Some mornings on the way over the Yorkshire Wolds to Scarborough I like to take in the back roads. One such route crosses East Heslerton Wold to arrive at the top of Sherburn Brow, where it encounters the Wolds Way long distance trail, which follows the road downhill towards Sherburn before regaining the crest of the brow. Now this un-sung viewpoint offers a cracking view across the Vale of Pickering any day of the year*, but the added bonus on this occasion was a mixed flock of finches alighting in a skeletal hedgerow. The birds were enjoying the bounty of a stewardship crop planted as a winter food source for farmland birds. These wild bird mixtures can be a vital crutch to the survival of some of our smaller seed-eating birds in the winter countryside and I stopped briefly to appreciate the crop and the flighty flock of winged seed-seekers.
A wild bird seed crop (sometimes called WBS mix by those in the know) is a tailored mix of arable crop plants left unharvested over one or two winters. Typically they include a mix of starchy cereals and oil-rich brassicas. Wheat, barley or triticale, a forbear of modern wheat, could provide the cereal element for instance. Providing seeds with high lipid content could be oil-seed rape, fodder radish or kale. Such brassicas left to seed will provide seed pods for a couple of seasons and the sought after seeds will be held tightly by the plant until a prying beak makes good its entry. Other seed bearing crops like millet are sometimes are included in the mix to increase the variety. The whole lot grows together and additionally provides cover and shelter for game birds in the barren months of winter and spring.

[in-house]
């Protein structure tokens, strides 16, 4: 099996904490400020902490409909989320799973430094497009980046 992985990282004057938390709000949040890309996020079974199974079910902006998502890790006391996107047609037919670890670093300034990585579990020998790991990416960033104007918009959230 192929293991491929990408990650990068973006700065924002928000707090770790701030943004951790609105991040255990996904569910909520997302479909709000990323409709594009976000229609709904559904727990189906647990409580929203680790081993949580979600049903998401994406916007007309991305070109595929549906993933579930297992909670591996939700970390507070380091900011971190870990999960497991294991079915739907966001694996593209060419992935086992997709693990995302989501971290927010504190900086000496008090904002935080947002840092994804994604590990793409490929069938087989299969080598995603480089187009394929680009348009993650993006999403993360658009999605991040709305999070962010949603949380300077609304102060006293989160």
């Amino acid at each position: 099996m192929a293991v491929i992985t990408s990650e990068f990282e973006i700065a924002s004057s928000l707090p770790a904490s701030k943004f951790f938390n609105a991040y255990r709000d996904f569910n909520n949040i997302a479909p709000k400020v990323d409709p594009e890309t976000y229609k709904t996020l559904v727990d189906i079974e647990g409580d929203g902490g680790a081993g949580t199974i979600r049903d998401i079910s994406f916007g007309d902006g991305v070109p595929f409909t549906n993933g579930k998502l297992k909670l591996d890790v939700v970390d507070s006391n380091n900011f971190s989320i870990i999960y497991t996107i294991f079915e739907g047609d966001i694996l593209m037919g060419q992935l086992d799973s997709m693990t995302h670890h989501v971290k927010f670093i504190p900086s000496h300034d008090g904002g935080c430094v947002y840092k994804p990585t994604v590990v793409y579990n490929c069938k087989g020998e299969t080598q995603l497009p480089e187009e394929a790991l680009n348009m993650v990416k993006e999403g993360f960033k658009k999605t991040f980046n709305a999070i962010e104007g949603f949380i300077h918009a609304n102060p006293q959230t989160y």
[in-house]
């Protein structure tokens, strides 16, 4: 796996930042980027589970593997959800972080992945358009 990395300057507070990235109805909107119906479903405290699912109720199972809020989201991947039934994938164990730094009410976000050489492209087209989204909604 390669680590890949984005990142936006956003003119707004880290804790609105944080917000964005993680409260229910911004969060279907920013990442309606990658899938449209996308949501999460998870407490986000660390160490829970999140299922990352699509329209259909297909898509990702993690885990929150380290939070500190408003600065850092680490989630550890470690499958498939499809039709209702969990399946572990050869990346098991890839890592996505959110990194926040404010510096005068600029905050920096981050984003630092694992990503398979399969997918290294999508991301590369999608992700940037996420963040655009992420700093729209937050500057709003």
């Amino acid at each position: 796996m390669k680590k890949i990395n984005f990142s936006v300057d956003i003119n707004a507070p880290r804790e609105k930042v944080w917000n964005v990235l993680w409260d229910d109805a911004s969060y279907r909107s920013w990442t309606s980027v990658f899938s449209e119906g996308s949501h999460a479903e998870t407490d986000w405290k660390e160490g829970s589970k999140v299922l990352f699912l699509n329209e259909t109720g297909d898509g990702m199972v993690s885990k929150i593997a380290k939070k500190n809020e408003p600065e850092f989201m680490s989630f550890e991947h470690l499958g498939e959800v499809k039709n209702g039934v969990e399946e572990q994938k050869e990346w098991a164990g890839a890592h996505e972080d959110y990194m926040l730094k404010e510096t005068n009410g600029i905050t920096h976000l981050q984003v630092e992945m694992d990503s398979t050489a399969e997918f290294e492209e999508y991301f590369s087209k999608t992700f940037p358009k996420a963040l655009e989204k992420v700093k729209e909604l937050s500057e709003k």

One of the advantages of a sacrificial crop like this is that the seeds remain attached to upright stalks, safe from the rot and mould they would quickly succumb to if scattered on the ground. It can produce quite a wildlife spectacle if carefully located, by a thick hedge or a woodland for safety and warmth. This particular location, on my visit, had attracted 40 or more Bramblings, among dozens of Goldfinches and Chaffinches, with a few Greenfinch, Linnet and Bullfinch for good measure. While we enjoy our garden bird visitors attracted to seed feeders and bird tables it is worth thinking about the feast we might have in the countryside if a few more hectares of wild bird seed mix were sown on every farm. To recover their dwindling populations our farmland birds need not only to survive through the winters but emerge fit enough to breed the following spring. It made my week to see Bramblings and Linnets in double figures. Will future generations enjoy such treats I wonder?